# Thread: How to calc BTU usage

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## How to calc BTU usage

I have a heat exchanger used for domestic hot water and need to calculate BTU usage for billing purposes. I have a supply and return temp sensor and a meter that pulses a dry contact every 100 gallons. I have these three signals tied into a programmable controller. The display needs to output the total BTU's consumed and will be reset each month so that a bill can be generated for BTU usage. Can someone help me out with this calculation? Thanks for your help.

2. It takes 1 Btu to raise 1 lb of water 1*F.

One gallon of water weighs 8.33 lbs.

So, if a train were leaving Chicago at 88 mph and travelled for 3.2 hours.......

In other words, this now becomes a simple little algebra problem.

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Thanks for the quick response. So if I have 100 gallons of water come through the heat exchanger and have an average delta T of 12degF, my total BTU's would be gallons*8.33*delta T or in my case 100 gallons * 8.33 * 12degF for a grand total of 9996 BTU's?

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Thanks for the quick response. So if I have 100 gallons of water come through the heat exchanger and have an average delta T of 12degF, my total BTU's would be gallons*8.33*delta T or in my case 100 gallons * 8.33 * 12degF for a grand total of 9996 BTU's?

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100 gallons in what time period? If that is flow in gallons per minute, then use this formula:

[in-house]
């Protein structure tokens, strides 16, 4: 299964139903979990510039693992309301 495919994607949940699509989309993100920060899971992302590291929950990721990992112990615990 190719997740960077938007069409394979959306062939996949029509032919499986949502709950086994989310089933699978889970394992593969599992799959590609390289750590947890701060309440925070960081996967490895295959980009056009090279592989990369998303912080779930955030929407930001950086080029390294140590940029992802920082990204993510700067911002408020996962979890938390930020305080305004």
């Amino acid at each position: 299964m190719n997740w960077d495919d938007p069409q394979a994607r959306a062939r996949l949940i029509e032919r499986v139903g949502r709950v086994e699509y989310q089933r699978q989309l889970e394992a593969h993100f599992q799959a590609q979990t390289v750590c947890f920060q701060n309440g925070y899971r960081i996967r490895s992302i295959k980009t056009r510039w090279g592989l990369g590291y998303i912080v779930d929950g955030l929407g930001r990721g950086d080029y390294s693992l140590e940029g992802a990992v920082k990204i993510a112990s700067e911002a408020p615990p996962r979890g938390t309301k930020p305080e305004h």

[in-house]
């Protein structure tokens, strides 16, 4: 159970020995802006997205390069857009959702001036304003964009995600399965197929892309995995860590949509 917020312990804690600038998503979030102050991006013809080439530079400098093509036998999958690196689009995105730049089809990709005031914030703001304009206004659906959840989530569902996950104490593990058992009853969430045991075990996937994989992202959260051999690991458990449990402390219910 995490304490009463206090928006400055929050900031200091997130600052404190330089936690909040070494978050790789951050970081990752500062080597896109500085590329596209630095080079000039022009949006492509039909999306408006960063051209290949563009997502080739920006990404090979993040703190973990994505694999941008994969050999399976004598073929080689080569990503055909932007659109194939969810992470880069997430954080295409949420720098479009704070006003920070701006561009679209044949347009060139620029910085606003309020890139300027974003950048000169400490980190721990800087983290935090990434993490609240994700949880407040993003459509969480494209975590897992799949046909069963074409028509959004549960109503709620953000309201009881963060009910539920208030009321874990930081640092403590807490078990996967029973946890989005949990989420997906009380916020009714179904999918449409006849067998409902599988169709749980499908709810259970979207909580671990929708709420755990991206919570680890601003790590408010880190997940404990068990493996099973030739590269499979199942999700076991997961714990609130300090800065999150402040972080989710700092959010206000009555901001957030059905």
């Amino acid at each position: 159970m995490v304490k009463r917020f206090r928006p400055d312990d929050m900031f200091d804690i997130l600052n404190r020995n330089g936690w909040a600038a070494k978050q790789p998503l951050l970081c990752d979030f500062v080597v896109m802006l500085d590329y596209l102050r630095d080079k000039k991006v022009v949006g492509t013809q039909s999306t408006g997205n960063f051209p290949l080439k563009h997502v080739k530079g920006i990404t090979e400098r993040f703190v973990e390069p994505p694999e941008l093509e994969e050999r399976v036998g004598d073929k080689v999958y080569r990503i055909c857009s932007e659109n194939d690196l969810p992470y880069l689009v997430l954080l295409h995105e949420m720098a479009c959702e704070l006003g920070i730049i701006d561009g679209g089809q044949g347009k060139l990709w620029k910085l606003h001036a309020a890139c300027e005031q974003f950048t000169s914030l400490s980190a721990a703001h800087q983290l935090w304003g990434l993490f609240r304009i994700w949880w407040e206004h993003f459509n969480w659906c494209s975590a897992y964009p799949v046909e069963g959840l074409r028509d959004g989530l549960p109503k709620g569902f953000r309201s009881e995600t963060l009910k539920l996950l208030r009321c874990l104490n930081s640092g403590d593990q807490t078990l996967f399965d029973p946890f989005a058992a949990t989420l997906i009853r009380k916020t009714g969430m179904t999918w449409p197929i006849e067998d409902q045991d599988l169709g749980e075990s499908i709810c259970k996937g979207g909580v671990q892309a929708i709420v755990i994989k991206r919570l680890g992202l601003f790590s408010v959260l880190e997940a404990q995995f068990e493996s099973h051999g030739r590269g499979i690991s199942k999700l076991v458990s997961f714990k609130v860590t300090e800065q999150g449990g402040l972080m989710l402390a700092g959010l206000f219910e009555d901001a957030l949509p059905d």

Total Heat (BTU/hr) = 500 x GPM x ∆t (water)

J

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Bunny and Jarreau.

Please remember that this is also the AOP section, even if it isn't Residential.

7. JP,

I thought that perhaps I was skating through without actually giving any advice...but OK.

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sorry JP, I am trying to watch that.

J

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Part of what I'm doing with these reminders is not to slap your hands and make you afraid to post advice openly, but rather, to get you to fill out the form and get your * as Bunny did.

10. I am sure you know this already, but
I have seen (professionals),
and simple guys such as myself
get themselves in alot of trouble,especially when they were providing
sub metering.
Make sure that your G.P.M. meter is designed
for the ranges of pressures that your system deals with

Yes our application engineers use the simple formula
Q= 500 X 1.O8 X Delta T
I installed a very nice pulse type G.P.M. meter , but
the pumps were on time of day V.F.D. 's when the pressures Slightly fell
below the meter's pressure range ,the G.P.M. readings became
totally false.

11. Originally Posted by cleancondenser
...Yes our application engineers use the simple formula
Q= 500 X 1.O8 X Delta T....
1.08 for water? that parameter is for air.

q= 500 x GPM x Water Delta T

13. With a flow meter that pulses 1X per 100 gallon it will not be accurate enough for billing purposes.

The temperature can change rapidly as the flow cannot...You will need a better flow meter or a BTU meter...

Use BTUH=Delta T *F X 500 X GPM

The 500 comes from 8.33 pounds per gallon (for water) times 60 minutes (minutes to hours) times 1 (specific heat for water)...

I seriously doubt your existing data is adequate in its present form. You really need an actual flow transducer to ensure accuracy.

Hope this helps....

GT

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